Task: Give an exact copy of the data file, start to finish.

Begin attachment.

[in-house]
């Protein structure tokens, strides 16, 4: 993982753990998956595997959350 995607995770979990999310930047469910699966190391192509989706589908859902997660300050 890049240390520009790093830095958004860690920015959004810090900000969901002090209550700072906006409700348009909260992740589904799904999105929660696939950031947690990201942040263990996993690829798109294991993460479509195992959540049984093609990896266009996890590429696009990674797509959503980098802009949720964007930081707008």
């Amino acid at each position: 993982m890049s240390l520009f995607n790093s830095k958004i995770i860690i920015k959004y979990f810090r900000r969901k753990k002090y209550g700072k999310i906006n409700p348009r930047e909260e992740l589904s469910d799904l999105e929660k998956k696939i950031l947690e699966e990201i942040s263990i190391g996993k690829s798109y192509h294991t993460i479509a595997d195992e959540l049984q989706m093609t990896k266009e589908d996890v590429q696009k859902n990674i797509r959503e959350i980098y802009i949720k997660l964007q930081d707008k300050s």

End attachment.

[in-house]
């Protein structure tokens, strides 16, 4: 993982753990998956595997959350 995607995770979990999310930047469910699966190391192509989706589908859902997660300050 890049240390520009790093830095958004860690920015959004810090900000969901002090209550700072906006409700348009909260992740589904799904999105929660696939950031947690990201942040263990996993690829798109294991993460479509195992959540049984093609990896266009996890590429696009990674797509959503980098802009949720964007930081707008």
């Amino acid at each position: 993982m890049s240390l520009f995607n790093s830095k958004i995770i860690i920015k959004y979990f810090r900000r969901k753990k002090y209550g700072k999310i906006n409700p348009r930047e909260e992740l589904s469910d799904l999105e929660k998956k696939i950031l947690e699966e990201i942040s263990i190391g996993k690829s798109y192509h294991t993460i479509a595997d195992e959540l049984q989706m093609t990896k266009e589908d996890v590429q696009k859902n990674i797509r959503e959350i980098y802009i949720k997660l964007q930081d707008k300050s």